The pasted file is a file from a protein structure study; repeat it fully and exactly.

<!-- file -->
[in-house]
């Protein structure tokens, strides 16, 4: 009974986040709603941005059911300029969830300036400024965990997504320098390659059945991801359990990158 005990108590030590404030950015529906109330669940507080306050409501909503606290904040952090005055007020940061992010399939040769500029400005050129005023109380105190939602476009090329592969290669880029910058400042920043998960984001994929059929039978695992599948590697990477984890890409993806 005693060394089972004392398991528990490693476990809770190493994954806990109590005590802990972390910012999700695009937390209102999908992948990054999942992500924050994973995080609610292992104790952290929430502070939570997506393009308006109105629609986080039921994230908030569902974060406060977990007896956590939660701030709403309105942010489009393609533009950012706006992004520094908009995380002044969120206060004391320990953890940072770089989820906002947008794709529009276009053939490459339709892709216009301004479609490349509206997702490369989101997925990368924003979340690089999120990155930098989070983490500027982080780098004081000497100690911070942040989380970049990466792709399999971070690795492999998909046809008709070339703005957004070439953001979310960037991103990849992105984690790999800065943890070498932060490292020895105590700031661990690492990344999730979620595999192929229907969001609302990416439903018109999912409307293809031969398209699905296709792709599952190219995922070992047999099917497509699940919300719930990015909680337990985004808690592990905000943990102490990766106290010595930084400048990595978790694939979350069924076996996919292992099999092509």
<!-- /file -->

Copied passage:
[in-house]
């Protein structure tokens, strides 16, 4: 009974986040709603941005059911300029969830300036400024965990997504320098390659059945991801359990990158 005990108590030590404030950015529906109330669940507080306050409501909503606290904040952090005055007020940061992010399939040769500029400005050129005023109380105190939602476009090329592969290669880029910058400042920043998960984001994929059929039978695992599948590697990477984890890409993806 005693060394089972004392398991528990490693476990809770190493994954806990109590005590802990972390910012999700695009937390209102999908992948990054999942992500924050994973995080609610292992104790952290929430502070939570997506393009308006109105629609986080039921994230908030569902974060406060977990007896956590939660701030709403309105942010489009393609533009950012706006992004520094908009995380002044969120206060004391320990953890940072770089989820906002947008794709529009276009053939490459339709892709216009301004479609490349509206997702490369989101997925990368924003979340690089999120990155930098989070983490500027982080780098004081000497100690911070942040989380970049990466792709399999971070690795492999998909046809008709070339703005957004070439953001979310960037991103990849992105984690790999800065943890070498932060490292020895105590700031661990690492990344999730979620595999192929229907969001609302990416439903018109999912409307293809031969398209699905296709792709599952190219995922070992047999099917497509699940919300719930990015909680337990985004808690592990905000943990102490990766106290010595930084400048990595978790694939979350069924076996996919292992099999092509």